Take the 2-minute tour ×
Super User is a question and answer site for computer enthusiasts and power users. It's 100% free, no registration required.

So the manufacturing processes for CPUs goes down every second generation (for Intel), but I couldn't get the math right. Let's say we have a CPU with a size of 10mm*10mm, that makes a die area of 100mm^2. And let's shrink the manufacturing process let's say from 100nm to 90nm, so a 10% reduction. Would the same chip with the new process be of dimension 9mm*9mm? That would mean the reduction is linear in length, and therefore quadratic in the die size, because the new die size is 0.9^2 * 100mm^2.

The reason I'm asking is because I was doing some rough calculations based on the Sandy / Ivy Bridge Shrink and die sizes, and couldn't get a good answer. Sandy Bridge was 32nm, Ivy was 22nm, that's a factor of ~1.45. According to Wikipedia the die sizes of the two most comparable models (4 cores, same L3 cache) are 216mm^2 and 160mm^2. That makes a factor of 1.35 while it should be over 2 because 1.45^2=2.10. Or does the production process affect the die size linear, not the width/length? But then: why? And the other shrinks don't really add up either. Or is the real problem the architectural changes besides the production process? i.e. more transistors. I'm confused.

share|improve this question
    
Ivy is actually larger than Sandy Bridge if you correct for the reduction in process. 160mm^2 * 1.45 = 232mm^2 > 216mm^2 –  Dan D. May 8 at 7:47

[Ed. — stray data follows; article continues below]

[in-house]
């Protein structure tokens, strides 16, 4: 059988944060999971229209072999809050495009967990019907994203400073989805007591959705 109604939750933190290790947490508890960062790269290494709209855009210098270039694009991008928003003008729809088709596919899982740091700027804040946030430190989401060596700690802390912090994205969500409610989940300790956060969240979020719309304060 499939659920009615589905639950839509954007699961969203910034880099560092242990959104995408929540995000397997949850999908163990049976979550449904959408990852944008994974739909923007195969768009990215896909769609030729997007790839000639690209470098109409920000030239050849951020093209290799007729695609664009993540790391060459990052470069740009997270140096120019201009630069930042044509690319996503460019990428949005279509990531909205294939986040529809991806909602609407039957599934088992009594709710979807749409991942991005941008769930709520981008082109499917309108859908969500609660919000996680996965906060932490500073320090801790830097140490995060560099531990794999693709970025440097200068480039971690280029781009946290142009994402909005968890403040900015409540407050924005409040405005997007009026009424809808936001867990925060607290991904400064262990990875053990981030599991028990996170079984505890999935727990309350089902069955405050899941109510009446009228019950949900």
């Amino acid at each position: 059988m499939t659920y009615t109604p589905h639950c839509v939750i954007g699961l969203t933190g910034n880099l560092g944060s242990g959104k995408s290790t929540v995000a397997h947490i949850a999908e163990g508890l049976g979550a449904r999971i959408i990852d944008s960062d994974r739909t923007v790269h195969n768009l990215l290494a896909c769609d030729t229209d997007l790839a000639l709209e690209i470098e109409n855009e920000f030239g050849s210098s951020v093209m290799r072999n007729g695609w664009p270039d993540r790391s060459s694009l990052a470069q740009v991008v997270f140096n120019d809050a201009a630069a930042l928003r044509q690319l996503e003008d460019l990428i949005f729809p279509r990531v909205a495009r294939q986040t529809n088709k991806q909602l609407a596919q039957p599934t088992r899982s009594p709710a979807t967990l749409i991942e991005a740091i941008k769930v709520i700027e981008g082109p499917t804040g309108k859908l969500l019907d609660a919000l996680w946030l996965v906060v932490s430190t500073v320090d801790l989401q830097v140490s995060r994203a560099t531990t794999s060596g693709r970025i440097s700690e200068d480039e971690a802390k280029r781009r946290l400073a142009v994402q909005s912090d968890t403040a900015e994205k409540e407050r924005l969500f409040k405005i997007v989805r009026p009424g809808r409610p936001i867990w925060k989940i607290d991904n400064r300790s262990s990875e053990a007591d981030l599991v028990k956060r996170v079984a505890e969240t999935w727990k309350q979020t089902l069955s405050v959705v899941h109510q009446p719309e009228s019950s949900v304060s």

Well that's exactly the question. Does the process go linear in die size, like you said? Or quadratic? –  Basti May 8 at 8:09

1 Answer 1

As you allude to toward the end of your question, you need to add a third factor: the transistor count.

Each transistor becomes smaller, but since the number of transistors also changes, the total die area does not change in direct proportion to the transistor size.

For a perhaps extreme example, consider an older CPU like perhaps the Intel 80486. I can't immediately seem to find exact, comparable numbers, but the 486 had about a million transistors and what looks to have been a 600 nm manufacturing process. The Ivy Bridge uses a 22 nm process and crams around 1.4 billion transistors onto dies varying around 150 mm^2 in size. With the 80486 level of technology we'd then be looking at a die on the order of 1,000 times the size of that of the Ivy Bridge, or 0.15 m^2.

share|improve this answer
1  
There are also transistors that do not scale such as those driving I/O pins (probably not significant). There are also areas of a chip whose size is wire limited; wire width has not shrunk as fast. Complicating such an evaluation, the 32nm to 22nm change also had a transition to FinFET. The Electrical Engineering SE could probably provide a more detailed answer. (I am not an EE, have not played one on television and did not stay at a Holiday Inn Express last night.☺) –  Paul A. Clayton May 8 at 15:34

Your Answer

 
discard

By posting your answer, you agree to the privacy policy and terms of service.

Not the answer you're looking for? Browse other questions tagged or ask your own question.